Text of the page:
I would advise fans of LFN to pretend that this horrid episode is merely a bad dream, and proceed as if the events depicted never happened. Better yet, just don’t watch it at all.

    Logic Flaws:
    Accepting the premise that Markali is actually dirty and has to be killed in a way that discredits him, wouldn’t it be easier for Section to have the “jilted lover” (a Section operative) of the “scandalous affair” (already manufactured by Section) murder him? It seems that the only reason to manipulate his wife into killing Markali is to make her suffer for the rest of her life in a mental institution. Operations is not that unjustifiably evil (see Continuity Issues).

    Continuity Issues:
    In “Missing”, Operations’ son clearly states that his mother died of a broken heart because of his father’s MIA status. Yet here, Operations’ ex-wife is alive and well decades later, having been married to Markali for 21 years. Since this episode revolves entirely around her character, this continuity gaffe is impossible to ignore. So why was this script ever allowed to be developed? Only Surnow knows.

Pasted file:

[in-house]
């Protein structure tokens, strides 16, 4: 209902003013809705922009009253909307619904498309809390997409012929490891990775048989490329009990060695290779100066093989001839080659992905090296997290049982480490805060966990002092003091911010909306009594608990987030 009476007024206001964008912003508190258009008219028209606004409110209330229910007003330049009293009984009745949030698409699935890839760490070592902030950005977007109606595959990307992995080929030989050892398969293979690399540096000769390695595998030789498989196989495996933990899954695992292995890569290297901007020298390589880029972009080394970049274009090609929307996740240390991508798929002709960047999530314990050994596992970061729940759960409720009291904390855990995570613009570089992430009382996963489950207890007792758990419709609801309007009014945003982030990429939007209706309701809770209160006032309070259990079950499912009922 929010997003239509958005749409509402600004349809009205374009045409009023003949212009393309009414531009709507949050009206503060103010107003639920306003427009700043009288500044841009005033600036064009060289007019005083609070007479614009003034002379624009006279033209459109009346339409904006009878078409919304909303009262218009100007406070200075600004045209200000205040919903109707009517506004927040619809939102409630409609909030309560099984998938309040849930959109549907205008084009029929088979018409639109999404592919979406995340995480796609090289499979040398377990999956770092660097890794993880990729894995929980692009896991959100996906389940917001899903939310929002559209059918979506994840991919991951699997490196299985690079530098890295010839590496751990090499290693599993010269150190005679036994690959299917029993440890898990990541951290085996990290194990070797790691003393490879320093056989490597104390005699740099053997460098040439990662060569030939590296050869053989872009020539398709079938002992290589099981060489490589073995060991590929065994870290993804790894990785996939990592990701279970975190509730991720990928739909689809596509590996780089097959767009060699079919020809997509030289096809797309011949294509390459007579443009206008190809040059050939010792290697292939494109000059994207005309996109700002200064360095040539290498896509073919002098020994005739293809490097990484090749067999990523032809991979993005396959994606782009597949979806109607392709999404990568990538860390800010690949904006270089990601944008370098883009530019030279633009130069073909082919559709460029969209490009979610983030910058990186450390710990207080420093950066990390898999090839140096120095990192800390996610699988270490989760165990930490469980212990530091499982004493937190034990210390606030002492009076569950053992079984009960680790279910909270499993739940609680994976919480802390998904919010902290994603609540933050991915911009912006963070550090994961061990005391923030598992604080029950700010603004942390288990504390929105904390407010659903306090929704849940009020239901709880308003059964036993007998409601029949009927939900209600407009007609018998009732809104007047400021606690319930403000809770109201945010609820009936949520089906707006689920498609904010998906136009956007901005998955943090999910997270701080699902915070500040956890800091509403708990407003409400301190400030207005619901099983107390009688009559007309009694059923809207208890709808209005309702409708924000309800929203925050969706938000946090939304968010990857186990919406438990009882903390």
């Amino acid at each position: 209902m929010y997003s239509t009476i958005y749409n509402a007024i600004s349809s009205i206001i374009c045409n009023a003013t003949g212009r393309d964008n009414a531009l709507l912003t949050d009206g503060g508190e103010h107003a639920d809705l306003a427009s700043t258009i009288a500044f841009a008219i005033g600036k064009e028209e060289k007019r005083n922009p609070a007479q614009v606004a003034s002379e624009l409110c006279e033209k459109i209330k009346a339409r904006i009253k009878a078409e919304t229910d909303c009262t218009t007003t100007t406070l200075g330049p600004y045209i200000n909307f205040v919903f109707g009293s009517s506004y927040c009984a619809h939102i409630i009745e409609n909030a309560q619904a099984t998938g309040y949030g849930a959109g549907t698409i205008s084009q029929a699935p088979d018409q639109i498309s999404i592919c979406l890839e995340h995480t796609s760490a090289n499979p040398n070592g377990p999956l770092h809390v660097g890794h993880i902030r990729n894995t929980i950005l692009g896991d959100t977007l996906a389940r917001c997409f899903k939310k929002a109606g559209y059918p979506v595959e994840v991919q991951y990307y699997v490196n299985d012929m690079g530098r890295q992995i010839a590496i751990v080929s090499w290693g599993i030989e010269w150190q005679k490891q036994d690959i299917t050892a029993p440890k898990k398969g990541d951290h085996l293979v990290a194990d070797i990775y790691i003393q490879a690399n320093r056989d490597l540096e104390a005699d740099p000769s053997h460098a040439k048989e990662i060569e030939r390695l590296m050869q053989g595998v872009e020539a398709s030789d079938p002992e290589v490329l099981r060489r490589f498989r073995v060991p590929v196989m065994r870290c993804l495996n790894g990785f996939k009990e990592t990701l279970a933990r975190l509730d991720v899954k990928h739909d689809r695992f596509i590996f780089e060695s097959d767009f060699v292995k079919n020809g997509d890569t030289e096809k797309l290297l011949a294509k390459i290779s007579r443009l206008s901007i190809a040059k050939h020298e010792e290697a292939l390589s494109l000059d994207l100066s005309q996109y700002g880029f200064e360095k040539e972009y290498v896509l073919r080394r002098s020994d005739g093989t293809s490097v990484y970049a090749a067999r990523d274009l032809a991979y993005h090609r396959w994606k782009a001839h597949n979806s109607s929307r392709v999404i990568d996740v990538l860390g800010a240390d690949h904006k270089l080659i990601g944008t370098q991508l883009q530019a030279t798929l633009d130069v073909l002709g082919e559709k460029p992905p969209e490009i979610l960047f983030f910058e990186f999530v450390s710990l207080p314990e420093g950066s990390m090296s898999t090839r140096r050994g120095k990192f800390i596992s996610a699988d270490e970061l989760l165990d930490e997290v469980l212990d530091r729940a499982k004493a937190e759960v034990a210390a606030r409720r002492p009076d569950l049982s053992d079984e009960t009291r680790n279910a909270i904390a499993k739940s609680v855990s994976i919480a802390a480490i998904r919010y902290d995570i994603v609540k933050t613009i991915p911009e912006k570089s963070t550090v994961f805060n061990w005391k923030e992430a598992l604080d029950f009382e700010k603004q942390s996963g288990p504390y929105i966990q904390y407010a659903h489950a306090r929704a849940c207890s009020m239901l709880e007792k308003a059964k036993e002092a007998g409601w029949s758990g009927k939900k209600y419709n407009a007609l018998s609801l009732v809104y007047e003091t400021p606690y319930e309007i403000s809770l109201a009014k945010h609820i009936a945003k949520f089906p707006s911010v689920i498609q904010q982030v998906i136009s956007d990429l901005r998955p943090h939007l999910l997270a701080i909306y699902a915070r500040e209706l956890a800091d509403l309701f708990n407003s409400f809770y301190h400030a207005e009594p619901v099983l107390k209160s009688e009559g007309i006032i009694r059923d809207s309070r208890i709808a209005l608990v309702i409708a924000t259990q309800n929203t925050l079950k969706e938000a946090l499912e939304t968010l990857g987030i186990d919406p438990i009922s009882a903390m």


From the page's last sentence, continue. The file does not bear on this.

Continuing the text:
On to the character assassination of Operations. In this episode, Operations forces a captive to lie to implicate Markali, and then it is implied that he manufactures the final damning evidence against the man (he specifically tells Birkoff to send the decrypted accounts to him first), all to justify his persecution of Markali and Corinne. This makes Operations seem purely vindictive, which is entirely out of character.

    What has made Operations so fascinating as a character is that, by the end of many episodes, the viewer would often have to reluctantly agree that his immoral approach was actually effective, that the end really does justify the means when dealing with extreme terrorism. This moral ambiguity is one of the defining features of the Section “universe”, and is a huge component in making the series so engrossing. In Seasons One and Two, Operations’ ruthlessness has been depicted as resulting out of necessity in dedication to a higher purpose (personal sacrifice for the “greater good”). However, Operations is now being portrayed with alarming frequency as a one-dimensional evil power monger. This dilutes what used to be a complex, three-dimensional character, and effectively reduces audience involvement in the story and belief in the world of Section. Sadly, this is only the beginning of the numerous ways that Hertzog massacres the characters and world of Section One.